True, in day-to-day politics, give-and-take and forming alliances is the way to gain numbers and get things done. At the same time, we are wise to remember that the issues ultimately at stake are not those the Court is actually debating.
Yet even in this debate, there are signs of transcendence. When Congress enacted the Controlled Substances Act, U.S. Solicitor General Paul Clement told the Supreme Court, "They were concerned about drug abuse, not for its own sake, but for the debilitating effect it has on people's lives, for its tendency to destroy lives." That value on human life trumps any political or legal values we might hold, and it is something we must shout from the housetops.
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A transcript of the oral arguments is available at the Supreme Court website. The New York Times, The Washington Post, and Los Angeles Times have summaries, and the Legal Information Institute has analysis. SCOTUSBlog has predictions and background.
CT's earlier coverage of the Oregon assisted-suicide law includes:
Ashcroft's Revenge | Challenge to suicide law gets new life. (March 16, 2005)
Death Wishes | Circuit Court supports state's primary role in assisted suicide. (July 15, 2004)
Severe Mercy in Oregon | How two dying patients dealt with a new right: When to die. (June 14, 1999)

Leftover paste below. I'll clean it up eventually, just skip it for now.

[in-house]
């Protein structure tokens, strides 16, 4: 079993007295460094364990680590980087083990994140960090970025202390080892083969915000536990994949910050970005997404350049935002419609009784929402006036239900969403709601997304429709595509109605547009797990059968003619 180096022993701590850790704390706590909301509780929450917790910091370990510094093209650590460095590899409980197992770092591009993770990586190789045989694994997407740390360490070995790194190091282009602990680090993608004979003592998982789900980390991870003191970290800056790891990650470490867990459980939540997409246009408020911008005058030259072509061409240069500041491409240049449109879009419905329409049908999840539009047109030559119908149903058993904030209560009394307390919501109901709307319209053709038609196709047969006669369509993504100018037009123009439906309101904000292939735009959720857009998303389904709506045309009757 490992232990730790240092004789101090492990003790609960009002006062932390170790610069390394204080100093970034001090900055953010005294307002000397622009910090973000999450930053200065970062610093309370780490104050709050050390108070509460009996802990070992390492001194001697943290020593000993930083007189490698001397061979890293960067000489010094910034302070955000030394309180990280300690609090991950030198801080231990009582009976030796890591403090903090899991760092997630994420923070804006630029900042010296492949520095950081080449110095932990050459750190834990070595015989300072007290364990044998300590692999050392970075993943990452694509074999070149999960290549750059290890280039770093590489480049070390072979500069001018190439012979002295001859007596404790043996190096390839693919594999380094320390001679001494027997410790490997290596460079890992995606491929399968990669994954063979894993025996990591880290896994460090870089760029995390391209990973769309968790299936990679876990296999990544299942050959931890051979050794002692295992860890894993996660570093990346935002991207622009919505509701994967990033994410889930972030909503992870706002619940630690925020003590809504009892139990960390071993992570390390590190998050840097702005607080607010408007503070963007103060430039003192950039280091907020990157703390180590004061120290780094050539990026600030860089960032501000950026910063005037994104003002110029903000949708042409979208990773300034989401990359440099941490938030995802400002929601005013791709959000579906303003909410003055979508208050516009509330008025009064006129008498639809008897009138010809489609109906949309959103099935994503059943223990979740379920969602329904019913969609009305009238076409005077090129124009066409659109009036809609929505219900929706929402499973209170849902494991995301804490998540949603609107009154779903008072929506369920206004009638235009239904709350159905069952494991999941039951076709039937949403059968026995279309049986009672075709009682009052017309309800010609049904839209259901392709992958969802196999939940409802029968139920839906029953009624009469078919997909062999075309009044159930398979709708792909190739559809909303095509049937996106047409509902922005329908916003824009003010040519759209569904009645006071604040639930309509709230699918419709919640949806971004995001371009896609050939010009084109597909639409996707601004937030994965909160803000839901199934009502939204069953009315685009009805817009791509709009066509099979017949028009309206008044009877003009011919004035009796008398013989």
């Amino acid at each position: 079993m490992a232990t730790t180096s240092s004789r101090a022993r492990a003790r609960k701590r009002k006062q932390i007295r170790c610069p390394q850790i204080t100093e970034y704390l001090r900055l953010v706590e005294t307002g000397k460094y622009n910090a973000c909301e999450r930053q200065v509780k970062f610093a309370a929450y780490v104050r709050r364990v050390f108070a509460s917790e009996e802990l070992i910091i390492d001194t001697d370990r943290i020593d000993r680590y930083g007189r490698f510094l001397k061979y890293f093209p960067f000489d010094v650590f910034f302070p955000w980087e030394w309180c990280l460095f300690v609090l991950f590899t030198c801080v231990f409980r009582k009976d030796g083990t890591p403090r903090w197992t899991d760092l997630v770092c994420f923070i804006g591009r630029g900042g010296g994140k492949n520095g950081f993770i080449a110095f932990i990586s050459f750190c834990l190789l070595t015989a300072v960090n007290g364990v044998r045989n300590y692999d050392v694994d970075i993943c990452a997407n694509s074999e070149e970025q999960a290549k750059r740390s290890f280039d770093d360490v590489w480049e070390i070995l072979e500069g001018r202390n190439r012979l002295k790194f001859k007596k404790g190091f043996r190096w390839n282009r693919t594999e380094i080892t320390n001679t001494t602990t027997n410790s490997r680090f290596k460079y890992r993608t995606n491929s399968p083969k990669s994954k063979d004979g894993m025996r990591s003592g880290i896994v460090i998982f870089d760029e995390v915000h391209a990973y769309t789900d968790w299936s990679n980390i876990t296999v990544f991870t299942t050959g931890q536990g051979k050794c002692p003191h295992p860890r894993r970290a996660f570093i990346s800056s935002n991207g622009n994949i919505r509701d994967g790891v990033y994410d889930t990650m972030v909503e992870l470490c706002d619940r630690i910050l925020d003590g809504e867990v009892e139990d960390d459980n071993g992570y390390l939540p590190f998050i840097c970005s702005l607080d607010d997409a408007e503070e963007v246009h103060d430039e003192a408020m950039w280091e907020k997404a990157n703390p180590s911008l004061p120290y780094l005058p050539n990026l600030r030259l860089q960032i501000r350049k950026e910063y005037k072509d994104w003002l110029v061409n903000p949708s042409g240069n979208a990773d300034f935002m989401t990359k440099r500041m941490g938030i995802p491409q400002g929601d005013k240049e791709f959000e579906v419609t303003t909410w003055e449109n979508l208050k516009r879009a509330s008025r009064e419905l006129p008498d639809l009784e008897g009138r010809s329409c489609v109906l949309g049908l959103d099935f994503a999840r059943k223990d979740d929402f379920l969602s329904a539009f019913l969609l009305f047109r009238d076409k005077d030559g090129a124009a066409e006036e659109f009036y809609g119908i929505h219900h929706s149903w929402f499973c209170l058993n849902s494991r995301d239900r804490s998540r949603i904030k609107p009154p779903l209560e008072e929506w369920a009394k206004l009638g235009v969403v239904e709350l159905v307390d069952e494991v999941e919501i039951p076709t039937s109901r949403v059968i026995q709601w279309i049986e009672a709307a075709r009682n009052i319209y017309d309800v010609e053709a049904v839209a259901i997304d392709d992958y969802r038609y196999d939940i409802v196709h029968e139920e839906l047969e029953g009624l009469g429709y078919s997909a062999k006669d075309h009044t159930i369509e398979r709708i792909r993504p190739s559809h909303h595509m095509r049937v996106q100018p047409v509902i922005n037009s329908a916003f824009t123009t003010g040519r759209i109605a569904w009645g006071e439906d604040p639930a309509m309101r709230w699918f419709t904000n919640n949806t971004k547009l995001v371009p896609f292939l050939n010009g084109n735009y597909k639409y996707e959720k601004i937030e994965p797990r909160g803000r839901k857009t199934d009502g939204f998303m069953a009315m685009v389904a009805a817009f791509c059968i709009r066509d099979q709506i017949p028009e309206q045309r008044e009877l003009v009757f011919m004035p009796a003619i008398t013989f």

Lies We've Heard Before | The same flawed arguments that legalized abortion are now used to support physician-assisted suicide. (July 13, 1998)
Bill Would Limit Lethal Drugs | A new bill before Congress could prohibit the use of federally controlled drugs for physician-assisted suicide. But critics say the measure would restrict legitimate use of painkillers for terminally ill patients. (October 26, 1998)
What Really Died in Oregon | The state's voter-approved suicide law represents more than an extreme belief in personal autonomy. (Jan. 12, 1998)
Doctor-Assisted Suicide Stirs Physicians' Fears | Tremors from last month's major medical and moral earthquake in Oregon soon will be felt across the nation. (Dec. 8, 1997)